, Volume 25, Issue 3, pp 531–536

Aspen shoots are carbon autonomous during bud break

Original Paper

DOI: 10.1007/s00468-010-0532-8

Cite this article as:
Landhäusser, S.M. Trees (2011) 25: 531. doi:10.1007/s00468-010-0532-8


Current thinking holds that carbon autonomy of branches in trees is unlikely, particularly during bud break, when the new developing shoots require significant influx of carbon resources from more distant sources. Results from recent studies indicate that the impact of bud break on overall tree reserves might be small. In two studies the independence of flushing shoots from stored carbon reserves and the photosynthesis in developing new leaves and shoots of Populus tremuloides were explored. New developing shoots quickly became a positive carbon source and only a few days into flush, the photosynthetic system of the newly developing shoots was efficient enough to achieve positive carbon gain even at low light levels. Only 14% of the stored shoot reserves, without any mobilization from more distant reserves, were used during bud break and early shoot expansion. Without any underlying stress, shoots of deciduous trees appear to be carbon autonomous during bud break when demand on stored carbon should be the highest. The development of an efficient photosynthetic system in new shoots is critical in the recovery of carbon reserves in aspen. It minimizes the cost of bud break to the overall stored carbon reserves by optimizing the assimilation of carbon in the newly developed leaves, while eliminating the cost for mobilizing carbon reserves from more distant sources. This carbon autonomy of shoots has important implications for the whole tree carbon balance particularly to the non-photosynthetic tissues which functions solely depending on carbon export from the newly developing leaves and shoots.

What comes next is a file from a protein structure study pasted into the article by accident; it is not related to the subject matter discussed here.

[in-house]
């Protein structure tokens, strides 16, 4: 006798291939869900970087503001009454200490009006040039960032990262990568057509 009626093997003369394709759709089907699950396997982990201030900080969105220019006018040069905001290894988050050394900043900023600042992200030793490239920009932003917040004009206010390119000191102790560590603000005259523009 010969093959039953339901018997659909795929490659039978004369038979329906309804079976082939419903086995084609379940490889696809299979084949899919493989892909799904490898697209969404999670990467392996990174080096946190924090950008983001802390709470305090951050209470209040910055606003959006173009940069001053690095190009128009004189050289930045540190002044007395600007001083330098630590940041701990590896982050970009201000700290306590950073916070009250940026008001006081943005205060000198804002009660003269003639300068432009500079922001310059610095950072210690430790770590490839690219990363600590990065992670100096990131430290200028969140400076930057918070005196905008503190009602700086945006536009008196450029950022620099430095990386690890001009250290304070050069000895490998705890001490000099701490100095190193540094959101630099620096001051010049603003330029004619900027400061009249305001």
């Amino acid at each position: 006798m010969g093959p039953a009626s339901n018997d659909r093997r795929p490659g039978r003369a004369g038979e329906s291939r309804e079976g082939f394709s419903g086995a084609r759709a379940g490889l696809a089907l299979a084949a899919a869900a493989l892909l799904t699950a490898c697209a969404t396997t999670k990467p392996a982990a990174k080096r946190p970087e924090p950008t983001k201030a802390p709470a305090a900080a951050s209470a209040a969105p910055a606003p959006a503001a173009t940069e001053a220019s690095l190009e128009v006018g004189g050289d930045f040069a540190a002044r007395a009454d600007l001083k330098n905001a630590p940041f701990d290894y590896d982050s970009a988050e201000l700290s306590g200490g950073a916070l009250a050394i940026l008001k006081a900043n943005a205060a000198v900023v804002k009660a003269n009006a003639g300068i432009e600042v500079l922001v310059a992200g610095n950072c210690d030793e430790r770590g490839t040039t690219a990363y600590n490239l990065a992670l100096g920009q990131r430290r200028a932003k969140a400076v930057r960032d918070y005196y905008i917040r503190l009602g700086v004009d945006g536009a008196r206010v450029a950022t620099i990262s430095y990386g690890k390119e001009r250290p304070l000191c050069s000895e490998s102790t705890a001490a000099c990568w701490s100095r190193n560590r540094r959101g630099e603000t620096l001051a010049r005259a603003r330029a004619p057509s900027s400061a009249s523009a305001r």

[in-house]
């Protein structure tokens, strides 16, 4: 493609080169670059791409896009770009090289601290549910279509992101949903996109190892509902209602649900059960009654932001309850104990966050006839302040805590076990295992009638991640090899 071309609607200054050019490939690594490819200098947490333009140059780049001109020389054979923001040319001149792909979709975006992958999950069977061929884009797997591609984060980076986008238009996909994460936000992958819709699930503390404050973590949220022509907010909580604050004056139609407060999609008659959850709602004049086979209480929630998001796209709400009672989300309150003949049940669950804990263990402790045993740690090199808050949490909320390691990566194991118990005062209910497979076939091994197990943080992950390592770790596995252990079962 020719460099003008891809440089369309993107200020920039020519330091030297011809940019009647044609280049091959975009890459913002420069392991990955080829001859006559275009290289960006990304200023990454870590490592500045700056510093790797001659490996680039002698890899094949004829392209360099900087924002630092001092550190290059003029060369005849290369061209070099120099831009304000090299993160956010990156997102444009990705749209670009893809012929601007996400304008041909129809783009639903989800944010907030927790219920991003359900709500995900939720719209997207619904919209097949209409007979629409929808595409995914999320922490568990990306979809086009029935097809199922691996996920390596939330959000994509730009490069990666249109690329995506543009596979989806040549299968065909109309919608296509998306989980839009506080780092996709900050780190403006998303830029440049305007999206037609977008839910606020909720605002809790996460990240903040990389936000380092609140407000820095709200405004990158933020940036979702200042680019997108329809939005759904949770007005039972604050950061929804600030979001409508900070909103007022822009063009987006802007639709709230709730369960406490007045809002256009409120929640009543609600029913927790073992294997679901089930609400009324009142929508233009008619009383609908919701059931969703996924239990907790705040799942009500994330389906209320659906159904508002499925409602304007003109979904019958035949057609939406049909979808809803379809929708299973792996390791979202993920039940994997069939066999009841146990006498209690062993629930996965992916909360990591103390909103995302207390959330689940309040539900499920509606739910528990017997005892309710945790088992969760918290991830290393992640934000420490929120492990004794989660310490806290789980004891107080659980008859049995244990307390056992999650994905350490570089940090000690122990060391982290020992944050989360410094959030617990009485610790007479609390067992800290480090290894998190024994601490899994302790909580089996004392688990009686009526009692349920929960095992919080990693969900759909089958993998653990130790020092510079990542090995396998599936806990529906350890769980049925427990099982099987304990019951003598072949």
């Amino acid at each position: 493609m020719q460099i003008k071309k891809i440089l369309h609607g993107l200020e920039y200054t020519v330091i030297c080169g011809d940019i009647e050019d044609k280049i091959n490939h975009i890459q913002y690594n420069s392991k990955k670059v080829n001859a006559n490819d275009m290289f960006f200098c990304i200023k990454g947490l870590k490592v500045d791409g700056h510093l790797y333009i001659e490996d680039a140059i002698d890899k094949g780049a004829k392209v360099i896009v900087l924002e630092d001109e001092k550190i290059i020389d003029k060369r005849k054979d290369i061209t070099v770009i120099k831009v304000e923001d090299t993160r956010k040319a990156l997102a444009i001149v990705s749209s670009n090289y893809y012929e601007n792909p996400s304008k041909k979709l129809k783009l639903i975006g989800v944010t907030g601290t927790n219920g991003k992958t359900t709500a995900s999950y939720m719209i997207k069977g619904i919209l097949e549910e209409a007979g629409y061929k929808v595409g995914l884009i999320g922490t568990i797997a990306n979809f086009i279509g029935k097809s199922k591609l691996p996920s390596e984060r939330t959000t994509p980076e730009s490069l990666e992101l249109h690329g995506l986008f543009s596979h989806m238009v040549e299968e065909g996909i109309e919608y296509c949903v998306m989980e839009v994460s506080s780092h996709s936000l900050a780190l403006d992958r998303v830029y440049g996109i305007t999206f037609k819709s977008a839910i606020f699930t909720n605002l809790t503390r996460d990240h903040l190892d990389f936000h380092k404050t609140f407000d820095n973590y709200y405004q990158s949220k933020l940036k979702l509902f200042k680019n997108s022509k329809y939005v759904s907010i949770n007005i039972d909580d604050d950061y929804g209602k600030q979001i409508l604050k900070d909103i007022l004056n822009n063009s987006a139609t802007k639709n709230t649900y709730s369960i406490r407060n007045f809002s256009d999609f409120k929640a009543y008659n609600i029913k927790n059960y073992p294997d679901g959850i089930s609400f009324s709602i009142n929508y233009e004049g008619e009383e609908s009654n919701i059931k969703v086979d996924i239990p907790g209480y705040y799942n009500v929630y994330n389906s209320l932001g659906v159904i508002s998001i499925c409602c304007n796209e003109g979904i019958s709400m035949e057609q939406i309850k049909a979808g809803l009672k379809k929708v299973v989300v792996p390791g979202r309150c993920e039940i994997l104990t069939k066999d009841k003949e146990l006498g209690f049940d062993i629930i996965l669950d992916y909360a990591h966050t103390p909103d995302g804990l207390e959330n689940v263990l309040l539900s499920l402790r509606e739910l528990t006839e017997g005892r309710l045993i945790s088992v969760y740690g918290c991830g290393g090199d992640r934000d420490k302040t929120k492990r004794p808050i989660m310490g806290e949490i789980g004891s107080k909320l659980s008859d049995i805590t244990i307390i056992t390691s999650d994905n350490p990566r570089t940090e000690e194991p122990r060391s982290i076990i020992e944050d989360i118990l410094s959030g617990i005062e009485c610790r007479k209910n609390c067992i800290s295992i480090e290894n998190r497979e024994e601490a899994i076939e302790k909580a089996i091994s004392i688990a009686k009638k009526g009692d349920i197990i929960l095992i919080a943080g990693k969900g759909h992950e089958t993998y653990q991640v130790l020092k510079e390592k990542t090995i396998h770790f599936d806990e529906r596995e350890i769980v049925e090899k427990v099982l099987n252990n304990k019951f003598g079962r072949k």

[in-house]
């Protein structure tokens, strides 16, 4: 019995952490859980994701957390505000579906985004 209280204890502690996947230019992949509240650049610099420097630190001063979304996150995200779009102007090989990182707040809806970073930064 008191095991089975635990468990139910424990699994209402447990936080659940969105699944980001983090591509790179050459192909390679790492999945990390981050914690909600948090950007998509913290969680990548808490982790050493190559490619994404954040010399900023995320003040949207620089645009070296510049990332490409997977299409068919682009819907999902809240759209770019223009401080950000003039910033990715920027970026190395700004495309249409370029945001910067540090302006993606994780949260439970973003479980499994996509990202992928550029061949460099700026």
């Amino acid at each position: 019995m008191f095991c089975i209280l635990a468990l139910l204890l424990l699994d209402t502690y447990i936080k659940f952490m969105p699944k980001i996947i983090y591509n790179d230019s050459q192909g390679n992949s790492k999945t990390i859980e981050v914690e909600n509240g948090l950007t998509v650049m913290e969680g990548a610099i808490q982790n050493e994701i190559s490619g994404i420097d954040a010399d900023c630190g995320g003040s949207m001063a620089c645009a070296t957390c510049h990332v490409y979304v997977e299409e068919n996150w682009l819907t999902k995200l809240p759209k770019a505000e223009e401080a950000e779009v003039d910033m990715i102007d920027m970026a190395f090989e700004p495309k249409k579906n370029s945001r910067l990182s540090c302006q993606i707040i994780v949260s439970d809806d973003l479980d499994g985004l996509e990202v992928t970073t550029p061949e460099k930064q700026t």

Carbon allocation Nonstructural carbohydrate reserves Photosynthetic light response Populus tremuloides Respiration 

Copyright information

© Springer-Verlag 2010

Authors and Affiliations

  1. 1.Department of Renewable Resources, Alberta School of Forest Science and ManagementUniversity of AlbertaEdmontonCanada

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